WTF   //   May 18, 2023

WTF is prompt engineering, and will we all need to acquire the skill?

Generative artificial intelligence has the potential to completely transform the future of work, some experts say, but the newly-introduced tools are still far from perfect.

Language models like ChatGPT — which uses algorithms to process large amounts of data before spitting out an answer to prompted questions — is prone to hallucinating, or giving irrelevant and incorrect responses.

As more companies integrate AI into daily workflows, they’re realizing that using the tools correctly to get the right answers is still tricky. Enter prompt engineering. 

Who exactly are prompt engineers?

Prompt engineers are people who know exactly what questions to ask AI platforms to get the answer they want.

Prompting AI with specific, detailed questions is key to generating factual, coherent results and making the best use of the new technology. 

“Remember how it took us a little while to figure out what to put into Google to get out of it?” said Aaron Kwittken, founder and CEO of PRophet, a generative AI software-as-a-service platform. 

“It’s kind of like computing words, not numbers,” Kwittken said.

“Remember how it took us a little while to figure out what to put into Google to get out of it? It's kind of like computing words, not numbers."
Aaron Kwittken, founder and CEO of PRophet.

Prompt engineering is an emerging skill and one that companies are looking to hire for as they employ more AI tools.

The language-based technology requires a special kind of person though to understand exactly how it works and how to best use it. It takes time and patience to nail exactly how to craft inputs so that they are detailed and comprehensive enough to instruct the AI tool so it can return the best, most factually accurate answer. It takes practice. There are even courses in it now.

“They’re kind of like unicorns because they know they need to know how to code, but they also need to have very strong verbal and communication skills,” Kwittken said. 

“You don’t find many people like that, who can do both left side and right side of the brain,” he said.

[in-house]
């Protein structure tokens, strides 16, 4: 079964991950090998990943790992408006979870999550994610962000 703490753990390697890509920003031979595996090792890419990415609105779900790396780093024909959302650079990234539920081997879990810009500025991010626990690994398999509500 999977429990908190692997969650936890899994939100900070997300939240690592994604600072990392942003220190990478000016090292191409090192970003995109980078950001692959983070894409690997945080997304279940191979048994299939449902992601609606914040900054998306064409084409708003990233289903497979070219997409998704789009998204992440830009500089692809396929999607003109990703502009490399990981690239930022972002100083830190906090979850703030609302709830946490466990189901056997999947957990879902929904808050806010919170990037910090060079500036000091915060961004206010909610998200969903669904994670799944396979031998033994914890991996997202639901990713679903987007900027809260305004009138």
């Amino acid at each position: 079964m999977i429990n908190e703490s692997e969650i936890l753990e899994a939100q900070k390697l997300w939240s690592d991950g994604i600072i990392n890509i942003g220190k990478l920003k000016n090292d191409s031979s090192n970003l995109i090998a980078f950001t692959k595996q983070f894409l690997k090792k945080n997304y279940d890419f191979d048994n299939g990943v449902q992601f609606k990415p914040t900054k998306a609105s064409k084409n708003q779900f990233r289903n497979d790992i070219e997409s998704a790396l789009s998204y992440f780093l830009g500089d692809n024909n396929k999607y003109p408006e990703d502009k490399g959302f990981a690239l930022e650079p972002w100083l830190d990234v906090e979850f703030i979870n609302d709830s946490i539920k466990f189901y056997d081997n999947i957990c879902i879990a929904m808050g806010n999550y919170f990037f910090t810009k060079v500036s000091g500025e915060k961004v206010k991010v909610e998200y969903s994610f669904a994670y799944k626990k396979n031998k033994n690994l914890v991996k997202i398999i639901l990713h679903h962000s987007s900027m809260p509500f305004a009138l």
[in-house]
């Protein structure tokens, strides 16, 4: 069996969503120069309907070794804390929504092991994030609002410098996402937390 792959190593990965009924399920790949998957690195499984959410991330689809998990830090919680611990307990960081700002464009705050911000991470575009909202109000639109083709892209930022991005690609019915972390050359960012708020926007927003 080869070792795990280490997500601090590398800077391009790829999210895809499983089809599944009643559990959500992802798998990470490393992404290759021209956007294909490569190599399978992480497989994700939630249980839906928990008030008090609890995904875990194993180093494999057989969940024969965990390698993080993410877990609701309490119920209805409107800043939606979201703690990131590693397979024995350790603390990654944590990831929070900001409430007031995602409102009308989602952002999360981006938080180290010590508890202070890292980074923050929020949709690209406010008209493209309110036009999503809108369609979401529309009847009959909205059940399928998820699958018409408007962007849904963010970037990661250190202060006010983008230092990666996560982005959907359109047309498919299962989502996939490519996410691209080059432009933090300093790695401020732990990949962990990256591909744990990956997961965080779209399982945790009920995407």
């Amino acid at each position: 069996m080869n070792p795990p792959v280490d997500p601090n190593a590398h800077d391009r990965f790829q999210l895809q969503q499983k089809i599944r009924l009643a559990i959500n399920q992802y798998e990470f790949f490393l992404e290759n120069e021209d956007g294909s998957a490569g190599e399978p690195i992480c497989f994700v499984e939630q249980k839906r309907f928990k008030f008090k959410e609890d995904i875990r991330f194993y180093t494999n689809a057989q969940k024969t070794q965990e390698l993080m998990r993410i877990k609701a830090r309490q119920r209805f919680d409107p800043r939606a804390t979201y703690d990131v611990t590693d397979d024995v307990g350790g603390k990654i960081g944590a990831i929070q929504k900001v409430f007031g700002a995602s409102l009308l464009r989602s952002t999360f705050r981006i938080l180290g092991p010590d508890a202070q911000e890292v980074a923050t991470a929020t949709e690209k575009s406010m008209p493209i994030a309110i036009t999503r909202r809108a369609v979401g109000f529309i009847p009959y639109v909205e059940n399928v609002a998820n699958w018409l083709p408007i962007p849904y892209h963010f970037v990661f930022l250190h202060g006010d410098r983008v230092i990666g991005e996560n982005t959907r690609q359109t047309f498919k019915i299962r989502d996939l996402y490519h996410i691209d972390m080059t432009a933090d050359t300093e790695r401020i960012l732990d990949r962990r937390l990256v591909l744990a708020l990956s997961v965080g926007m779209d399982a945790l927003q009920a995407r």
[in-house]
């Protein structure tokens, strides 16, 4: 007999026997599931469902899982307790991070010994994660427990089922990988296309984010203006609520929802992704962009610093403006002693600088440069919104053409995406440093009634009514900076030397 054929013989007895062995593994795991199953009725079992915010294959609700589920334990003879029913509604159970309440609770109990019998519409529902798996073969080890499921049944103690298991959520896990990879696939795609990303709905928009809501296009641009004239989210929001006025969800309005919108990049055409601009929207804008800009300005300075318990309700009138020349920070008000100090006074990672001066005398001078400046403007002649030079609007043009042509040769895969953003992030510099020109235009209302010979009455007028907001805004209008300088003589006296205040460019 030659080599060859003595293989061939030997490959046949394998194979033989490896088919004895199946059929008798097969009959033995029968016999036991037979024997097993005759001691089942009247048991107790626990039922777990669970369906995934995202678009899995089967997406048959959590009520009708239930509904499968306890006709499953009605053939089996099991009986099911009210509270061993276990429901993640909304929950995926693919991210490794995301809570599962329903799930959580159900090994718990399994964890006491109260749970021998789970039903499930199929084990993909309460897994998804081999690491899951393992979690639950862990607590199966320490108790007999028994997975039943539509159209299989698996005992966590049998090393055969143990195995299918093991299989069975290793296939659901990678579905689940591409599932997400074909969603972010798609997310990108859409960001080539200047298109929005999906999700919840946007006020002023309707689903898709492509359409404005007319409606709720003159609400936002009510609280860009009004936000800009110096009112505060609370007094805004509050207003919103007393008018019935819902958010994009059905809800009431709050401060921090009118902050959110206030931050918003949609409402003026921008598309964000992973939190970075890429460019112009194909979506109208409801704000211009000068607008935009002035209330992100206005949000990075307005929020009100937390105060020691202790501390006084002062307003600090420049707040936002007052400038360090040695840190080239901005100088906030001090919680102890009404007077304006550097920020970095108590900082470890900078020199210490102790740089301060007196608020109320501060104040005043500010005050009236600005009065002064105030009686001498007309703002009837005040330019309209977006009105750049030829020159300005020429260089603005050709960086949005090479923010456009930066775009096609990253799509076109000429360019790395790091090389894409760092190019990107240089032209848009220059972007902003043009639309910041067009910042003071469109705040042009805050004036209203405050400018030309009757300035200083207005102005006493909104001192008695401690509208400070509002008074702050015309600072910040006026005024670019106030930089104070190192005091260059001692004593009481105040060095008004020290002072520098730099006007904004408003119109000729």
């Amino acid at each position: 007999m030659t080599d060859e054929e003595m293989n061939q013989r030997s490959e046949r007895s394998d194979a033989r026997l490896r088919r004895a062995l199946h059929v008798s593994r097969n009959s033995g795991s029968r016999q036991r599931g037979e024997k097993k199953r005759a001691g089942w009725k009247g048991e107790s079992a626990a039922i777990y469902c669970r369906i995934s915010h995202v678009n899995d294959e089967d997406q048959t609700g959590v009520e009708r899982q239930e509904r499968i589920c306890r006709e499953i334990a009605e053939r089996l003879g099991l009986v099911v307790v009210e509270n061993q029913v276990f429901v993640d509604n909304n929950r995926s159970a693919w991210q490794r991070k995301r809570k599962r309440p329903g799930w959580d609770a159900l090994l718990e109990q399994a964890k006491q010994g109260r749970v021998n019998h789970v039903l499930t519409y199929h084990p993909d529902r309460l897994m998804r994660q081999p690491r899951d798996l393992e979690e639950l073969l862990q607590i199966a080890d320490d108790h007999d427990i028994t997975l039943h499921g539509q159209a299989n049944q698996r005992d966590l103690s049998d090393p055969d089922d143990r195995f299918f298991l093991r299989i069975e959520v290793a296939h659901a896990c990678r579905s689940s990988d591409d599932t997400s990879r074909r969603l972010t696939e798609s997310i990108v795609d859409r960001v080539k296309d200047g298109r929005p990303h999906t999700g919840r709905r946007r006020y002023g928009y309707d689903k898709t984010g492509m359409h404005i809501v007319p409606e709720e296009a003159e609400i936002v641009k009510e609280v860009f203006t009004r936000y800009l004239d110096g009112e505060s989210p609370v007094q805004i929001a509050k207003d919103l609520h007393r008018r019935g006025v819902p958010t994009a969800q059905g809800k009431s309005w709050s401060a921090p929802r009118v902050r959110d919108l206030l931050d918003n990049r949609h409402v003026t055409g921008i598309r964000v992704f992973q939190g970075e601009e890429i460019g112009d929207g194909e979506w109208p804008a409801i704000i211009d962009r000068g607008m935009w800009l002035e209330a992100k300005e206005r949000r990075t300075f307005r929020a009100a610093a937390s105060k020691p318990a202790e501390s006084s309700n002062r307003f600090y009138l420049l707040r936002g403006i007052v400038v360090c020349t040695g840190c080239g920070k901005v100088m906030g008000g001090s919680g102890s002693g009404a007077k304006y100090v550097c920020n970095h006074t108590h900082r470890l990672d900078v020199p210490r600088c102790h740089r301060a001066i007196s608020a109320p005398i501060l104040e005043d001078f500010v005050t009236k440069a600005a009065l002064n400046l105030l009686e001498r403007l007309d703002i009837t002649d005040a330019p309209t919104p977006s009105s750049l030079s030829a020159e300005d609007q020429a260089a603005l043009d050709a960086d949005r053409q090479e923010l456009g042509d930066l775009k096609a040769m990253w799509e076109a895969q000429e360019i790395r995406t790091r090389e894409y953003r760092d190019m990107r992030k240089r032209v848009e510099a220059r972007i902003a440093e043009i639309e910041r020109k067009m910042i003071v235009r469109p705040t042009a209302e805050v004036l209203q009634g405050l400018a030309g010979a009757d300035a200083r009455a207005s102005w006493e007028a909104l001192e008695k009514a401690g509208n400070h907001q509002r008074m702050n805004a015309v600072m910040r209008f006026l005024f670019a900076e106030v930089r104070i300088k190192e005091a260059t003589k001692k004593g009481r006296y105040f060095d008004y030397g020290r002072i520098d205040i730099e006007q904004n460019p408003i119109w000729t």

On Linkedin, member profiles listing skills around ChatGPT, prompt engineering, prompt crafting and generative AI grew 55% from January to February, and grew 71% from February to March, according to an email statement from the platform.

“While still in the early days of this emerging technology, this analysis is based on profile changes in the thousands and tens of thousands,” according to Linkedin.

What does this mean for me and my job?

The need for prompt engineering helps illustrate what today’s AI can do and what still needs to be done by humans — squashing some fears that the new tech will take over all of our jobs anytime soon.

“People are still the heartbeat of businesses”, Paaras Parker, CHRO at HR software firm Paycor, said.

“People are still the heartbeat of businesses."
Paaras Parker, CHRO at Paycor.

With time prompt engineering will become a more widely-held skill though among all kinds of workers, along with other skills AI can’t do itself, like fact checking and identifying bias.

“You see this kind of workflow where humans do some part of the work and then AI does some part of the work to complement it,” Andrew Filev, CEO and founder of Wrike, a collaborative work management platform, said.

Proficiency in Microsoft Office was an important skill to list on resumes when the software first came to workplaces, but is now assumed by employers.

“The same will happen with AI,” Filev said. 

As more people practice feeding AI prompts to get the results they want in both their professional and personal lives, “this will be a very, very common skill,” he said. 

So much so that dedicated prompt engineering roles may be somewhat short-lived as more companies are able to train their own large language models and workforces become more proficient in using the tools.

Once that happens, “you’re not going to need as many junior people doing some of those mundane, research-driven kind of tasks,” Kwittken said. 

“You might need the same number of people but the rules are going to change, they’re going to spend some more time thinking and actually writing, believe it or not,” he said.